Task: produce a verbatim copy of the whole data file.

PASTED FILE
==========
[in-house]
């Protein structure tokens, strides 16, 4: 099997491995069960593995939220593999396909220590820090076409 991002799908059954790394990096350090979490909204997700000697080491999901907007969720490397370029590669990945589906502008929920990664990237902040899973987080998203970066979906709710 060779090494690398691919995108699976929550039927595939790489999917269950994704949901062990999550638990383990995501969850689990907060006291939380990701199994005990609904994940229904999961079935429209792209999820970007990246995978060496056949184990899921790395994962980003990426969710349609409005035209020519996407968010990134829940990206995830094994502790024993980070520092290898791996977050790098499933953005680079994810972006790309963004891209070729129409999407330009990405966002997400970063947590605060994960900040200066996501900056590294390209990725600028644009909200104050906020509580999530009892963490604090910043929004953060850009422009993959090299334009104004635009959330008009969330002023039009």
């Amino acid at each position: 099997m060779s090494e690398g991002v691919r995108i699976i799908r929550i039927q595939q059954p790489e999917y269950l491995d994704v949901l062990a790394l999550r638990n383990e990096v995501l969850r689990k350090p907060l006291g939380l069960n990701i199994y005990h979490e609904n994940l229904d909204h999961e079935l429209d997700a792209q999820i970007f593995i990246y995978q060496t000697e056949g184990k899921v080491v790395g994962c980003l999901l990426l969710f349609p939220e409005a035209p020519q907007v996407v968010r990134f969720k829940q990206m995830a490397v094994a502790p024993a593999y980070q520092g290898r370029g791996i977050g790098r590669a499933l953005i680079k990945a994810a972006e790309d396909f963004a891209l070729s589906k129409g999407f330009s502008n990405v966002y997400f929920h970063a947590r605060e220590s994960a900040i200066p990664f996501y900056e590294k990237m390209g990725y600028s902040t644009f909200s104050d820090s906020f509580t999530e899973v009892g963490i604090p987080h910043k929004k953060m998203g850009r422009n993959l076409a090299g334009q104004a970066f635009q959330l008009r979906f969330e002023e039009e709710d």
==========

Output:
[in-house]
């Protein structure tokens, strides 16, 4: 099997491995069960593995939220593999396909220590820090076409 991002799908059954790394990096350090979490909204997700000697080491999901907007969720490397370029590669990945589906502008929920990664990237902040899973987080998203970066979906709710 060779090494690398691919995108699976929550039927595939790489999917269950994704949901062990999550638990383990995501969850689990907060006291939380990701199994005990609904994940229904999961079935429209792209999820970007990246995978060496056949184990899921790395994962980003990426969710349609409005035209020519996407968010990134829940990206995830094994502790024993980070520092290898791996977050790098499933953005680079994810972006790309963004891209070729129409999407330009990405966002997400970063947590605060994960900040200066996501900056590294390209990725600028644009909200104050906020509580999530009892963490604090910043929004953060850009422009993959090299334009104004635009959330008009969330002023039009």
């Amino acid at each position: 099997m060779s090494e690398g991002v691919r995108i699976i799908r929550i039927q595939q059954p790489e999917y269950l491995d994704v949901l062990a790394l999550r638990n383990e990096v995501l969850r689990k350090p907060l006291g939380l069960n990701i199994y005990h979490e609904n994940l229904d909204h999961e079935l429209d997700a792209q999820i970007f593995i990246y995978q060496t000697e056949g184990k899921v080491v790395g994962c980003l999901l990426l969710f349609p939220e409005a035209p020519q907007v996407v968010r990134f969720k829940q990206m995830a490397v094994a502790p024993a593999y980070q520092g290898r370029g791996i977050g790098r590669a499933l953005i680079k990945a994810a972006e790309d396909f963004a891209l070729s589906k129409g999407f330009s502008n990405v966002y997400f929920h970063a947590r605060e220590s994960a900040i200066p990664f996501y900056e590294k990237m390209g990725y600028s902040t644009f909200s104050d820090s906020f509580t999530e899973v009892g963490i604090p987080h910043k929004k953060m998203g850009r422009n993959l076409a090299g334009q104004a970066f635009q959330l008009r979906f969330e002023e039009e709710d």